The most popular English phrases for Japanese people have to be "I was surprised," and "Long time, no see." Out of those two, my favorite is "I was surprised." Whenever someone tells you about his or her experience abroad, you'll more than likely hear this expression. Usually it's some comical culture shock thing.
When I was in America, I thought I was pretty strange. Not your run-of-the-mill person. But after hearing Japanese stereotypes of Americans, I'm forced to admit I'm pretty damn American. I'm a John Wayne walkin' talkin' example of everything American to the Japanese. I'm funny, I'm positive, I'm confident to the point of arrogance, and I'm optimistic.
I also have a massive appetite, and I've fired guns.
On the other hand, people seem to expect me to be a heavy drinker. While that was true in the past, it's not true anymore. This year, other than a few social events, I've barely had any alcohol and I'm becoming less and less interested in indulging. A beer or two with dinner, like last night, is fine. But going on a massive binge just doesn't thrill me.
Maybe people have me confused with some of the other gaijin in Hamamatsu. Many of them are heavy drinkers. I had two roommates at different times who were incipient alcoholics. Places like Down Under, Groovy Gravy and No Name Bar are the centers for gaijin socializing and most nights you'll see the same faces in the same groups.
So I can see how that particular stereotype got started, at least in this city.
Speaking of last night...
I went to a new (for me) restaurant called Vivace. It's an Italian place. Inside, it's comfy and modern, with dark wood fixtures and white walls. There's a semi-private enclosed dining area near the front, and a bar for solo diners, such as myself.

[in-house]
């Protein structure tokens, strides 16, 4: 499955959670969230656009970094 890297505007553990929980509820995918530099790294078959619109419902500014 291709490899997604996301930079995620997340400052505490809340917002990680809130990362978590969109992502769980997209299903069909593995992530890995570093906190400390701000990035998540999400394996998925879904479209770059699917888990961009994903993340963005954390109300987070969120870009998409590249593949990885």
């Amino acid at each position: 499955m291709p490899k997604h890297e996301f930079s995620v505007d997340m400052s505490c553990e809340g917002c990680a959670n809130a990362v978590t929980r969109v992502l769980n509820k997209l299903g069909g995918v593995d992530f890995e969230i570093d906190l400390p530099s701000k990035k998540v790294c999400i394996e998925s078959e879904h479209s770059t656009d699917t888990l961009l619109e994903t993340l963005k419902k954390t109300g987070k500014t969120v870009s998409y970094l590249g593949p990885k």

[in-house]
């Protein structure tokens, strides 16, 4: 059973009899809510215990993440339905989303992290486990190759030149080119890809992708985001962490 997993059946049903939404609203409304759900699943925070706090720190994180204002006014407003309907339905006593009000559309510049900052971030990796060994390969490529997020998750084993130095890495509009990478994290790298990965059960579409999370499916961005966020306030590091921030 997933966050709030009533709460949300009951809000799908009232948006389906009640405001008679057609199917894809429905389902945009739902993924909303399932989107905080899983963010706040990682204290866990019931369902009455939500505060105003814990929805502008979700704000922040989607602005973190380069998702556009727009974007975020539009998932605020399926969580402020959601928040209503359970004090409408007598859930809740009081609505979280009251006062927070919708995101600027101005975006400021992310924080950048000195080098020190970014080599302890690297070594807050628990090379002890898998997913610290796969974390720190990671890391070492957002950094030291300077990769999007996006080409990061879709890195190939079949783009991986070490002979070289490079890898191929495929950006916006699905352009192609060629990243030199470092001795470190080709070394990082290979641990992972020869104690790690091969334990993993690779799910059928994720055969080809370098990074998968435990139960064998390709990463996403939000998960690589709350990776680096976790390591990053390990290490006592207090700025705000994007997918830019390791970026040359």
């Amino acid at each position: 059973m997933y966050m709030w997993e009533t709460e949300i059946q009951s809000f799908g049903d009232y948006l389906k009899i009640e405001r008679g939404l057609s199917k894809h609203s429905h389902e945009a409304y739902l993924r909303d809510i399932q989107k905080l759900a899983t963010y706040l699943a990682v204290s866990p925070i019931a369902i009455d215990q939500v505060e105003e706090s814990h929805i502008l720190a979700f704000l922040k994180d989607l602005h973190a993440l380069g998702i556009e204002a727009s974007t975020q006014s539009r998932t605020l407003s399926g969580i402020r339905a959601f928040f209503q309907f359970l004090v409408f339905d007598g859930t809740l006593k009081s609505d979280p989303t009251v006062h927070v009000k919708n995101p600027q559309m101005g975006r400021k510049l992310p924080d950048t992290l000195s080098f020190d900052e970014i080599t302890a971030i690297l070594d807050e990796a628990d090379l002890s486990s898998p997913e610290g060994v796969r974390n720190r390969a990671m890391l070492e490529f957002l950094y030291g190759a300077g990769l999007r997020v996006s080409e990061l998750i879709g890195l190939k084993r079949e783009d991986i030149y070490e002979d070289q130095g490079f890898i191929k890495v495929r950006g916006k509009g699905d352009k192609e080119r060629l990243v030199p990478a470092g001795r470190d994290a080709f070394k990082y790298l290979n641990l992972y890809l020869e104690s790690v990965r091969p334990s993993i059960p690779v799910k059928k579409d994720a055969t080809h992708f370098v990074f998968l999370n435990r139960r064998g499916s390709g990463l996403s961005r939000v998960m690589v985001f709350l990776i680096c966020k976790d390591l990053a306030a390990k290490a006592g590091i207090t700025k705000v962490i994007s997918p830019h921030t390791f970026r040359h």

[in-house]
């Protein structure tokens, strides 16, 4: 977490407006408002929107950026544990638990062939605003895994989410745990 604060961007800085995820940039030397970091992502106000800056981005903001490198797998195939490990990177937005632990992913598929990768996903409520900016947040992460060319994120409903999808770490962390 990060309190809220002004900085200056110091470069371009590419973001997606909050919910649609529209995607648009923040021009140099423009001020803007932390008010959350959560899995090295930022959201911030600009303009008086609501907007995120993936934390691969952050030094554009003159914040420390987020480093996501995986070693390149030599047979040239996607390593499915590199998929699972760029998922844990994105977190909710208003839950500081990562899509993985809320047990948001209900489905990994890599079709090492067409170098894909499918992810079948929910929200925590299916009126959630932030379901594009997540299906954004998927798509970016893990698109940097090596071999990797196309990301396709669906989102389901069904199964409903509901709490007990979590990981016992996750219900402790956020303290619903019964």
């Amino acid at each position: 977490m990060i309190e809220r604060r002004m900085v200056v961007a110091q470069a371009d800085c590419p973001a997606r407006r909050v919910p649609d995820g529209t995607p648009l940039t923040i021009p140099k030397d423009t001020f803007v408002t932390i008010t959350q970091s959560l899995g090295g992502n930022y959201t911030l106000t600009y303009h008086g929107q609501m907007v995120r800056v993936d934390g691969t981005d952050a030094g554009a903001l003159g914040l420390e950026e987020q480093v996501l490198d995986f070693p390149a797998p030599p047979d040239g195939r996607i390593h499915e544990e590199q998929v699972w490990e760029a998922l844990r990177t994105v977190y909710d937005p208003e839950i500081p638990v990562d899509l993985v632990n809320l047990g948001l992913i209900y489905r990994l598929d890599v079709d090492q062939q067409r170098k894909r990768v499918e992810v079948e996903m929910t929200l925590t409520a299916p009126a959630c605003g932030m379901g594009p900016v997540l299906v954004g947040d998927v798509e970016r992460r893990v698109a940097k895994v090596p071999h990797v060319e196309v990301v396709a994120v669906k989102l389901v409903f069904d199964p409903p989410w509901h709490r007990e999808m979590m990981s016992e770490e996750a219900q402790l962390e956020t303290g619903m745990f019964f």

The reason I went was one of our students works there and I told her I would. My co-teacher had already dined there, and I'd managed to promise twice and renege both times. So I was locked in.
The student was happy to see me when she walked in. She quickly told the other server that I was her English teacher, then she leaned over to me and asked, "You speak Japanese, don't you?"
"Chotto," I replied. A little.
I spent 2900 yen, which is around 30 bucks. A little pricey, but the food was good. I had some sort of strange but delicious sardine spaghetti with nuts in it, and then a margarita pizza which was the best pizza I've had in Hamamatsu. The crust was thin but chewy, the way I like it.
We were able to have a little conversation while I ate. At one point, she bounced over to me and nodded back towards the kitchen where the chef was looking out, smiling. "He said he thought you were my boyfriend," she told me.
We laughed together.
"It was a joke, maybe," she said.
After I finished off the pizza, she had the chef make a special dessert for me. She asked, "What's your favorite sweet? Chocolate, fruit or cheesecake?"
She talked to the chef and came back after a few minutes with a slice of fudgey chocolate cake with some sort of semi-sweet creampuff topping and a scoop of berry sherbet. It was excellent. I'll have to get some friends together to dine there sometime.
Vivace could use the business. Granted, it was a Wednesday night, but the place was dead. There was just a young couple in the corner having an intimate dinner, and later, two women who'd just finished a day's shopping and then an older married couple. It seems a shame that's all the business they had while I was there, although I was dining early for Japan.
That's another observation. I can't tell you how many times I've had dinner at 8 or even 9pm. People here think I'm weird because I want to eat at 5pm.